United States District Court, W.D. Missouri, Western Division
RAPHAEL C. GANT, Petitioner,
UNITED STATES OF AMERICA, Respondent. Crim. No. 11-00288-01-CR-W-DGK
ORDER DENYING MOTION TO CORRECT SENTENCE
KAYS, CHIEF JUDGE
Raphael C. Gant (“Petitioner”) pled guilty to one
count of being a felon in possession of a firearm, in
violation of 18 U.S.C. §§ 922(g)(1) and 924(a)(2),
and the Court sentenced him to 84 months' imprisonment.
before the Court are Petitioner's Motion to Vacate, Set
Aside, or Correct Sentence (Doc. 1) under 28 U.S.C. §
2255, the Government's Motion to Dismiss (Doc. 6),
Petitioner's Motion to Dismiss without Prejudice (Doc.
13), and Government's Motion to Lift Stay and Deny
Pending 28 U.S.C. § 2255 Motion on the Merits (Docs. 14
& 17). Because the Supreme Court recently rejected
Petitioner's argument in Beckles v. United
States, 137 S.Ct. 886 (2017), his § 2255 motion and
his motion to dismiss without prejudice are DENIED. The
Government's motions to Dismiss and Deny Petitioner's
motion are GRANTED.
April 18, 2012, Petitioner pled guilty, pursuant to a written
plea agreement, to one count of being a felon in possession
of a firearm. Plea Agrmnt. (Crim. Doc. 18). In this
agreement, Petitioner waived his right to attack his
sentence, directly or collaterally, on any ground except
claims of ineffective assistance of counsel, prosecutorial
misconduct, or an illegal sentence. Id. ¶ 15.
The agreement defines an “illegal sentence” as
one “imposed in excess of the statutory maximum,
” and states the term specifically “does
not include less serious sentencing errors, such as
a misapplication of the Sentencing Guidelines, an abuse of
discretion, or the imposition of an unreasonable
sentence.” Id. (emphasis in original).
Petitioner does not challenge the validity of his plea
agreement and this waiver.
September 5, 2012, the Court sentenced Petitioner to 84
months' imprisonment after carefully considering the
relevant factors and reviewing the United States Sentencing
Guidelines (the “Guidelines”). In calculating
Petitioner's Guidelines range, the Probation and Parole
Office found he was eligible for an enhanced base offense
level because he had a prior conviction that qualified as a
“crime of violence.” Specifically, the
Presentence Investigation Report (“PSR”) found
Petitioner's prior Missouri conviction of resisting
arrest by fleeing qualified him for an enhancement under
Guidelines § 2K2.1(a). See PSR ¶¶ 15,
28 (Crim. Doc. 20). This enhancement elevated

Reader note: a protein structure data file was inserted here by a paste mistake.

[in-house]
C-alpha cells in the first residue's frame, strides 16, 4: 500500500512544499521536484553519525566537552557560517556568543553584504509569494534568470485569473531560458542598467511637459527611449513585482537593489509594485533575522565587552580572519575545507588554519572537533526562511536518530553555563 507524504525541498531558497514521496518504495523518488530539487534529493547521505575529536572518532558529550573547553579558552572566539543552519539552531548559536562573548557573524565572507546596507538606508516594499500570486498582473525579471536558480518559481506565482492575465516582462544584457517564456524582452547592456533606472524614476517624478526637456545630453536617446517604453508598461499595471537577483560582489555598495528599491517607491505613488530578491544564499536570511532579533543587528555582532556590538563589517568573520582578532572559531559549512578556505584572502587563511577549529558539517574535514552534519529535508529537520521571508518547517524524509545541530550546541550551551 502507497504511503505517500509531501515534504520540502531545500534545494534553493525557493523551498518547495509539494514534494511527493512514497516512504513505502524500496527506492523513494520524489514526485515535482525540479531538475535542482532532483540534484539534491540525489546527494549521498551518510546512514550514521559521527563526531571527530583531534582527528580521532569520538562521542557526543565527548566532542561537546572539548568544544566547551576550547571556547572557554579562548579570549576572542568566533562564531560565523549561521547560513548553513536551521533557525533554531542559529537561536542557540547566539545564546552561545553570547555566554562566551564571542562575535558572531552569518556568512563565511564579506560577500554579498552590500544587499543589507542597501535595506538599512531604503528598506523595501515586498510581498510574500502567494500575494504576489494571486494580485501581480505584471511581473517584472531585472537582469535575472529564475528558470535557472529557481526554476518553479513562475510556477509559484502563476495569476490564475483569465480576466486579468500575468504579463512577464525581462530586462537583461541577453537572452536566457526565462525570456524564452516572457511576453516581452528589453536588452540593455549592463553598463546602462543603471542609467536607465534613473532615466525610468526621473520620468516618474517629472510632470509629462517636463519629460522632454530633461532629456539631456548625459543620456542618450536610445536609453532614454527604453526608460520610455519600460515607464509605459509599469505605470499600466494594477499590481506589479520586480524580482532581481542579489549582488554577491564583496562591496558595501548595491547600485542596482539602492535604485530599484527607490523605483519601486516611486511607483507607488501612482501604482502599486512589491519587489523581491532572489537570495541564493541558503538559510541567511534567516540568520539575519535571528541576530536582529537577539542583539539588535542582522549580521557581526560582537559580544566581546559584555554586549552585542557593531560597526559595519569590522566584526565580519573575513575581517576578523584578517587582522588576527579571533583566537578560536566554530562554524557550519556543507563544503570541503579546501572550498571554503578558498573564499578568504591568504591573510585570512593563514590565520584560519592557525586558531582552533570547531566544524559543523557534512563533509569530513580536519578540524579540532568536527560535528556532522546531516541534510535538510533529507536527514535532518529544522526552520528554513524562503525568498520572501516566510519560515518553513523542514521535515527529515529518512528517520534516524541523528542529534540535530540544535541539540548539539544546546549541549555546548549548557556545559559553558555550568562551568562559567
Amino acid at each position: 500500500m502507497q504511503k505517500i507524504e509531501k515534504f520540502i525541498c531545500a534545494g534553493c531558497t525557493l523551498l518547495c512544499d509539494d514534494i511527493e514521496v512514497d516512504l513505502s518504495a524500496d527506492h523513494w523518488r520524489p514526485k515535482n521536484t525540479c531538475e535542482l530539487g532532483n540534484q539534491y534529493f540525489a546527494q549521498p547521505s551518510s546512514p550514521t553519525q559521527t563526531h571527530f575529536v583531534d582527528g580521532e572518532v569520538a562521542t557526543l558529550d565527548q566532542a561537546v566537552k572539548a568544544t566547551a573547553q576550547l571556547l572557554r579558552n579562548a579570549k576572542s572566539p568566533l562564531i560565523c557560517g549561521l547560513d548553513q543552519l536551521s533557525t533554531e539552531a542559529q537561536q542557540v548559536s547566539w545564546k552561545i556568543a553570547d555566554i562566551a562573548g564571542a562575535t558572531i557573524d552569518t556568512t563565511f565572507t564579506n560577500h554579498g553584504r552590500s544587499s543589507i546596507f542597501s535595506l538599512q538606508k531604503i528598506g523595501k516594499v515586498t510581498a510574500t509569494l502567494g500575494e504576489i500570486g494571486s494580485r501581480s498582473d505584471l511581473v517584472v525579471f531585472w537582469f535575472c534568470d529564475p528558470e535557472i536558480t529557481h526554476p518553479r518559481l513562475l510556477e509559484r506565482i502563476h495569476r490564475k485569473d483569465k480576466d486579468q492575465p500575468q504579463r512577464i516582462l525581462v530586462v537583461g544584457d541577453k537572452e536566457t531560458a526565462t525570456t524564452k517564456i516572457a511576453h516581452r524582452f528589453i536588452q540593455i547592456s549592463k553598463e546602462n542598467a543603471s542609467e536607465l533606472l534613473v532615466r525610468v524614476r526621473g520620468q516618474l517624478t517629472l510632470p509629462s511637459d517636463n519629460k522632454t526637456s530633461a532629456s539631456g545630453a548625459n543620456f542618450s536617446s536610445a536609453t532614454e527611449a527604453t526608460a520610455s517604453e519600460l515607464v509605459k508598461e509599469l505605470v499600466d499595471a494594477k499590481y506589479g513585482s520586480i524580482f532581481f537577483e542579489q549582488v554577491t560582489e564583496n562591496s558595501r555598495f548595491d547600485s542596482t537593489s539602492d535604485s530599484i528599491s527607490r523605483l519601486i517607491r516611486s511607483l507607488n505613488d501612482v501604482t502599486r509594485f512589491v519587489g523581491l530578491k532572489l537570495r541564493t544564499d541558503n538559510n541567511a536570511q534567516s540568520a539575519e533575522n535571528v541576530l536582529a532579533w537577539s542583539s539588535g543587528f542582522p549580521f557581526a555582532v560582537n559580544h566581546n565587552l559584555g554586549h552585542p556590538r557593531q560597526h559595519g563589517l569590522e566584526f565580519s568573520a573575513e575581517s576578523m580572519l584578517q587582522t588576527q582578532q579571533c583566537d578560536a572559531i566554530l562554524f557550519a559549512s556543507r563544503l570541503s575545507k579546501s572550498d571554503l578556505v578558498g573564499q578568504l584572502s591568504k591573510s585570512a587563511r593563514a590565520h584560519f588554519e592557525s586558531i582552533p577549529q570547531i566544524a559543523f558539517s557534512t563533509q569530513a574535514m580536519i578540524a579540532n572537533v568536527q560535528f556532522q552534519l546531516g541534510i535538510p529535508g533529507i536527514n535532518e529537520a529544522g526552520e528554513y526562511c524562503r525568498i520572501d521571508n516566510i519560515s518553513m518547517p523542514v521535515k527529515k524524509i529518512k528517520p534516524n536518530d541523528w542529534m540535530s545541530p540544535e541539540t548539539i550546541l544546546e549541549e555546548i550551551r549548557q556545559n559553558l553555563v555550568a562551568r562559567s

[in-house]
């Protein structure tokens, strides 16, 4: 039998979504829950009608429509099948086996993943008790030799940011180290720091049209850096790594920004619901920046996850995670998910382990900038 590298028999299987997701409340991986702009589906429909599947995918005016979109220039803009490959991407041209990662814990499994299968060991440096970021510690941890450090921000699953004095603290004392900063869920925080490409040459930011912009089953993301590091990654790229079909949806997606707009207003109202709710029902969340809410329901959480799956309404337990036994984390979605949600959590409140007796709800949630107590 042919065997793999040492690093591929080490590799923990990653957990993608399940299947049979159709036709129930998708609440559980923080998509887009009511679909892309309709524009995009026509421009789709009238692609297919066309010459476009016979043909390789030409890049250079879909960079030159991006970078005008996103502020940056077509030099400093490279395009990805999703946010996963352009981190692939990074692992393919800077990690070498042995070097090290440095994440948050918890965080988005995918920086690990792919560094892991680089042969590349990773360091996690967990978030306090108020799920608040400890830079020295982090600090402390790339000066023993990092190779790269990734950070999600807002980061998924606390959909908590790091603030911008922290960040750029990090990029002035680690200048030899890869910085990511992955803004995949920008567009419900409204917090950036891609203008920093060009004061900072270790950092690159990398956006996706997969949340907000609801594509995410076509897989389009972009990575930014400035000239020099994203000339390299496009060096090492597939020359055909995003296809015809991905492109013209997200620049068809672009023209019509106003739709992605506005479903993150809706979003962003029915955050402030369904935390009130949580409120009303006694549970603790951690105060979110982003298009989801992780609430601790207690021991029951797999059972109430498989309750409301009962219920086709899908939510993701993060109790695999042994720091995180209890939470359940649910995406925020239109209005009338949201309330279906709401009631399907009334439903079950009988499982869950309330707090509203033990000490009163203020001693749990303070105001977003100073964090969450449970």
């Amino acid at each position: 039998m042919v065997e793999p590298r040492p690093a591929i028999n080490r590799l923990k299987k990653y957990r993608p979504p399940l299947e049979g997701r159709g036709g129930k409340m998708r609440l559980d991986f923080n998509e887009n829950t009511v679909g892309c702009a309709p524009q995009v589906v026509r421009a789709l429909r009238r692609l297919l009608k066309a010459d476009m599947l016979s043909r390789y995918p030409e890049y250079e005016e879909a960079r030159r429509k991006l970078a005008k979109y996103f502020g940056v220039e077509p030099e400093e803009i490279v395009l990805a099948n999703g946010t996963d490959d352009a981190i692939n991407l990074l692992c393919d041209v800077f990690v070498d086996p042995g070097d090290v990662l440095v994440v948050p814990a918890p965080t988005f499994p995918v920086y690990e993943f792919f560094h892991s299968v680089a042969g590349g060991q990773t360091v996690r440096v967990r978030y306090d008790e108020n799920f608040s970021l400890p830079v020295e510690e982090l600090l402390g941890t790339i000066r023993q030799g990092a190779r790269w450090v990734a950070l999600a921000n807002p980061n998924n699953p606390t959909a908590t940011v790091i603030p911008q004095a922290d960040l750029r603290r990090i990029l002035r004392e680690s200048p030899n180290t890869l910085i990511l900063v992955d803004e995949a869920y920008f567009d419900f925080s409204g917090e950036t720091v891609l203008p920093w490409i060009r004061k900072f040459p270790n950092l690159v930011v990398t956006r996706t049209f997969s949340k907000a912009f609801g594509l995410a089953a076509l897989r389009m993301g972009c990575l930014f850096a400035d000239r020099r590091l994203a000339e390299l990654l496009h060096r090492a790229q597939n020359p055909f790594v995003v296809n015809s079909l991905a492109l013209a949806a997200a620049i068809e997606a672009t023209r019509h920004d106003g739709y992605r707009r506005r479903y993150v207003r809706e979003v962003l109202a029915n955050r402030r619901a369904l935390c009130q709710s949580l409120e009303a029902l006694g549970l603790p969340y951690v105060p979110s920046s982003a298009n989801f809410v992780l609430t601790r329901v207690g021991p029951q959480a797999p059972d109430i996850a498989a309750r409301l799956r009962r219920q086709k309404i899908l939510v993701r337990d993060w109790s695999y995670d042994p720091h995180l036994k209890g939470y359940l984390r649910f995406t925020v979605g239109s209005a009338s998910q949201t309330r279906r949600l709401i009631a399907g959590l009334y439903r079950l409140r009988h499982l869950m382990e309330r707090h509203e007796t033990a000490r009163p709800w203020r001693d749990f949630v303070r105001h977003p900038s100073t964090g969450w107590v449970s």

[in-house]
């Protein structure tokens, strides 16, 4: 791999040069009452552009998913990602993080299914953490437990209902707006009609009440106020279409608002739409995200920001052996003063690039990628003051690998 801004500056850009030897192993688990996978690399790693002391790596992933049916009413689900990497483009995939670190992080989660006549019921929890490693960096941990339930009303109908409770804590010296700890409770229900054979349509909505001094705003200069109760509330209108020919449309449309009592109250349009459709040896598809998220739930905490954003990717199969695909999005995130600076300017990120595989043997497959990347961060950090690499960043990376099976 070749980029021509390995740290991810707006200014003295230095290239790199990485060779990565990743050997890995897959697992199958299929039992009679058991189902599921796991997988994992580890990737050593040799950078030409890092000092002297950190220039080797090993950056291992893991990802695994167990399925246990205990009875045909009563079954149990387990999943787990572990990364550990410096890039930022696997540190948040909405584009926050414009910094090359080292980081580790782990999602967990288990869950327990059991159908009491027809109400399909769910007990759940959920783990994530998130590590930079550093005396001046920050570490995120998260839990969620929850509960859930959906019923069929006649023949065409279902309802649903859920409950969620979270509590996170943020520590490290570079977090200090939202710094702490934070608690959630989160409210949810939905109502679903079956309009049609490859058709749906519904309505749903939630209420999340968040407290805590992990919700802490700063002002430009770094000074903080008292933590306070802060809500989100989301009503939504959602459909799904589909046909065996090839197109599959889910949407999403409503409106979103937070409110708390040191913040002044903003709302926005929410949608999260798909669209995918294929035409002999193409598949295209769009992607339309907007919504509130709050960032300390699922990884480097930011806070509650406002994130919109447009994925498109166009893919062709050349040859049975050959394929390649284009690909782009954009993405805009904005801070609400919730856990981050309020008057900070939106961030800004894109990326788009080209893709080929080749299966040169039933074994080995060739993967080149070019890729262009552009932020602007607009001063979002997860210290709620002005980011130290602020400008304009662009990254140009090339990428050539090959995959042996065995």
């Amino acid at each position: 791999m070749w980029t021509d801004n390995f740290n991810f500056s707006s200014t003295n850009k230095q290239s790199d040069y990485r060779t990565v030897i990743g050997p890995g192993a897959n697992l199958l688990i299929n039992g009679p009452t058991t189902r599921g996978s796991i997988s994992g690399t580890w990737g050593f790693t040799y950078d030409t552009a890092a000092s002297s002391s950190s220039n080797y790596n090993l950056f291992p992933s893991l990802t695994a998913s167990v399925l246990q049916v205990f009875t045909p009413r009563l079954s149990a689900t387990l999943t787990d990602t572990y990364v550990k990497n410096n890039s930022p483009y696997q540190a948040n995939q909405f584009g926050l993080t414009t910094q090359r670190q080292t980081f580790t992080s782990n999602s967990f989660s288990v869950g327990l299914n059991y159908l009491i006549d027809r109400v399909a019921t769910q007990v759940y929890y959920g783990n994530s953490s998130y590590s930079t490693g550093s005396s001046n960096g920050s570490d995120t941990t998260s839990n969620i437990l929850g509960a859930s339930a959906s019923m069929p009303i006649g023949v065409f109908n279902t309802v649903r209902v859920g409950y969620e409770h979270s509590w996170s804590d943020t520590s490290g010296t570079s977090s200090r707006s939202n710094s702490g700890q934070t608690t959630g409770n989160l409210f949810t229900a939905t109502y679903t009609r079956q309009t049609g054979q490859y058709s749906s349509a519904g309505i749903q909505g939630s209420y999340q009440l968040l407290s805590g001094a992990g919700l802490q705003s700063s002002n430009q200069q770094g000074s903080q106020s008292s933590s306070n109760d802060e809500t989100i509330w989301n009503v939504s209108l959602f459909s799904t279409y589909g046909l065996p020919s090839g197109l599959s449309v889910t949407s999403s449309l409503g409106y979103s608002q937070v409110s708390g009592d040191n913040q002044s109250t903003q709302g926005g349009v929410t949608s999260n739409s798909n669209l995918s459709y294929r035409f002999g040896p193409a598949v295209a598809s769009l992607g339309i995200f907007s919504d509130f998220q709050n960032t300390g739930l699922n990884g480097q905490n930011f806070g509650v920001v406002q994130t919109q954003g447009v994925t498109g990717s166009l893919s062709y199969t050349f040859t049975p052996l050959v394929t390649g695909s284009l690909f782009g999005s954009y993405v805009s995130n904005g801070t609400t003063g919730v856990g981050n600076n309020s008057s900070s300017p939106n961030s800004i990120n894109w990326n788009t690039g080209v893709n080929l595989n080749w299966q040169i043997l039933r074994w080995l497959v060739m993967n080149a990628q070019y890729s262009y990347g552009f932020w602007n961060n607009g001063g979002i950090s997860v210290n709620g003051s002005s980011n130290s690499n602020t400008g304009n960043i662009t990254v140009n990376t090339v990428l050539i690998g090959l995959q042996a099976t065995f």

Petitioner's base offense level to 22, yielding an
advisory imprisonment range of 84 to 105 months. The Court
sentenced Petitioner to the bottom end of the advisory range,
and below the statutory maximum of 10 years. Petitioner did
not file a direct appeal.
filed the instant motion on June 15, 2016. The Court withheld
ruling while awaiting the Supreme Court's opinion in
Beckles, which was handed down on March 6, 2017.
The Court will not dismiss Gant's § 2255 motion
without prejudice, and will consider the merits of his
Court first addresses Petitioner's motion to dismiss his
§ 2255 motion without prejudice so he may file another
motion pursuant to § 2255 without that motion being
considered a second or successive petition requiring the
permission of the Eighth Circuit to proceed (Doc. 13). The
Government opposes this motion, arguing the Court
“should not allow a state or federal prisoner to
voluntarily dismiss a post-conviction motion to avoid
application of an impending or recently issued adverse
decision.” Gov't Mot. at 3 (Doc. 14). Even if
dismissing this motion without prejudice could allow
Petitioner to file another § 2255 motion without
permission from the Eighth Circuit, cf. Felder v.
McVicar, 113 F.3d 696, 698 (7th Cir. 1997) (“[A]
petitioner for habeas corpus cannot be permitted to thwart
the limitations on the filing of second or successive motions
by withdrawing his first petition as soon as it becomes
evident that the district court is going to dismiss it on the
merits.”); Thai v. United States, 391 F.3d
491, 495 (2d Cir. 2004) (“[I]f a petitioner clearly
concedes upon withdrawal of a § 2255 petition that the
petition lacks merit, the withdrawal is akin to a dismissal
on the merits and subsequent petitions will count as
successive . . . .”), the Court will not acquiesce in
this sort of gamesmanship. Petitioner's motion to dismiss
without prejudice is denied, and the Court will consider the
merits of his § 2255 motion.
Gant's enhanced base level sentence did not deprive him
of due process of law.
district court may vacate a sentence if it “was imposed
in violation of the Constitution or laws of the United
States.” 28 U.S.C. § 2255(a). A § 2255 motion
“is not a substitute for a direct appeal, and is not
the proper way to complain about simple . . . errors.”
Anderson v. United States, 25 F.3d 704, 706 (8th
Cir. 1994) (internal citation omitted).
argues his prior conviction for resisting arrest by fleeing
no longer qualifies as a crime of violence in the wake of
Johnson v. United States, 135 S.Ct. 2551 (2015), the
Supreme Court decision invalidating the Armed Career Criminal
Act's (“ACCA”) residual clause, 18 U.S.C.
§ 924(e)(2)(B)(ii). Petitioner contends that under
Johnson, the Court's Guidelines calculation
violated due process.
argument is without merit. Petitioner was not sentenced under
the ACCA, but instead under a similarly-worded provision in
the Guidelines. See U.S.S.G. § 4B1.2. The
Guidelines are not subject to a void-for-vagueness challenge
under the Due Process Clause like the ACCA's residual
clause was in Johnson. Beckles, 137 S.Ct.
at 896. Unlike the ACCA, the Guidelines do not fix the
permissible statutory range of punishment. Id. at
894. They merely guide the exercise of a sentencing
court's discretion in choosing an appropriate sentence
within the permissible ...